Now, are you telling me you wouldn't want your child returned? Let's say this adoptive couple has a Trump-quality net worth, but you and your husband both have to work. You two rent a small ranch house while in Tokyo, the adoptive parents live in palatial luxury. You'd be lucky if you could send your child to community college, but her adoptive parents can write a check from the household account to pay for a Master's Degree. Your husband works a menial office job. Her husband is a Vice President of Sony.

Do they have the right to your kidnapped child, simply because they are richer with a better quality of life? Do they have the right to your child simply because your child loves them? You're going to walk away from this?

How is it different?

Why is it when these scandals are revealed, talk of returning the child to their parents is never mentioned?


7 complaints from ingrates:

suz June 19, 2007 at 12:48 PM  

due to the unethical circumstances under which my own daughter was taken from me, i find it hard to comment here. real hard.

MomEtc. June 19, 2007 at 6:00 PM  

Well, I would probably commit suicide before the case resolved and the child was even found. But let's say I lived....

....I'd certainly feel entitled to contact with my kid. I would need to know how close my child was with the new family. I would want to do what benefitted the child most and that may mean contact with both families. If I were to just try and succeed in pulling the child away from them, I may find that I'd hurt my child yet again.

abebech June 19, 2007 at 6:07 PM  

Theresa, does this hypothetical respond to a particular story I've missed, or to adoption loss in general?

The money wouldn't factor into my decision, though in rl it would factor into a court's, I'm sure. The time passed, however, might. I need to think about it.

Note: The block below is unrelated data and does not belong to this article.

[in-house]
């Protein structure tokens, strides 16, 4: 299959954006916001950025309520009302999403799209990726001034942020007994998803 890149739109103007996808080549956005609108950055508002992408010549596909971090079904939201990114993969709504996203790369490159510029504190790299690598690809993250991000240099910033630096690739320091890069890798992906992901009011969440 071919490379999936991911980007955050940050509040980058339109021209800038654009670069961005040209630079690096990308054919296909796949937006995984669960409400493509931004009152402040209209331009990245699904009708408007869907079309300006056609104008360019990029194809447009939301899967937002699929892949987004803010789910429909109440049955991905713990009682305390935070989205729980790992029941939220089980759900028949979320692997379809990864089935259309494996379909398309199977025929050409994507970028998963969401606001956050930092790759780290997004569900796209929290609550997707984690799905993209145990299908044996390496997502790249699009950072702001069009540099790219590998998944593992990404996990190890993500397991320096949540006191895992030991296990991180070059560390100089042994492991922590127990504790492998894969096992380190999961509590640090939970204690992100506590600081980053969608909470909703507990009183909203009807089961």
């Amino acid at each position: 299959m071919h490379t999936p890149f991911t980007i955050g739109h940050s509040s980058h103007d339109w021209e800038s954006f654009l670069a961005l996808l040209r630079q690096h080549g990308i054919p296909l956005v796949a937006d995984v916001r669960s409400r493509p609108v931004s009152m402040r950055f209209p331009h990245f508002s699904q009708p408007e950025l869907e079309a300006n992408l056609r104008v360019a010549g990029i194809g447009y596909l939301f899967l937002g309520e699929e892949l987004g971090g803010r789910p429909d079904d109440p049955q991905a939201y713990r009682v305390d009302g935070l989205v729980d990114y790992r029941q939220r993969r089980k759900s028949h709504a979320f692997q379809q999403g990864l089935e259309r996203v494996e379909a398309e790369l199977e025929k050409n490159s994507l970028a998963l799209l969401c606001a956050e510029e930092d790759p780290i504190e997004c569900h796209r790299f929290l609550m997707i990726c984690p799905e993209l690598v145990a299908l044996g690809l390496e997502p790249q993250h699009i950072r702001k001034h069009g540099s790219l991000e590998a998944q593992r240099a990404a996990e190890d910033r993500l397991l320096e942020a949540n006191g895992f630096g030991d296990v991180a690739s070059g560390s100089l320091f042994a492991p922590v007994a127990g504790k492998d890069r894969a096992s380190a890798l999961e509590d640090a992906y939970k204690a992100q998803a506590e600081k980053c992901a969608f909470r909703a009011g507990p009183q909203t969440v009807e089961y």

3rd generation adoption June 19, 2007 at 6:54 PM  

T,

It's almost like the Solomon story where two moms are swearing the newborn is theirs. Solomon tells his servant to cut the baby in half and then the real mother relinquishes her rights for the baby's well being. There are no answers, just grief.

I say find the person who took her, the agency that "sold" her and the lawyers involved and ruin their lives. Do what they did to the a**hole who lied about the Duke Lacrosse team. Take away their livelihood, remove them from the bar and make sure they never have a decent life again.

Ungrateful Little Bastard June 19, 2007 at 10:32 PM  

It's responding to a conglo of several upsetting news stories, past and present. And the future too, I'm afraid.

abebech June 20, 2007 at 11:04 PM  

I've read the story it's most closely associated with, and I just can't subtract out my privilege. My first response is the one I can't shake -- that I'd find a way to move to Tokyo to be with my child in the culture s/he was being raised in. It's also impossible, I know, for the Samoan parents involved, which means it's on the US parents to find a way. Depending on how much time had passed, I'd like to see them find a way to share custody.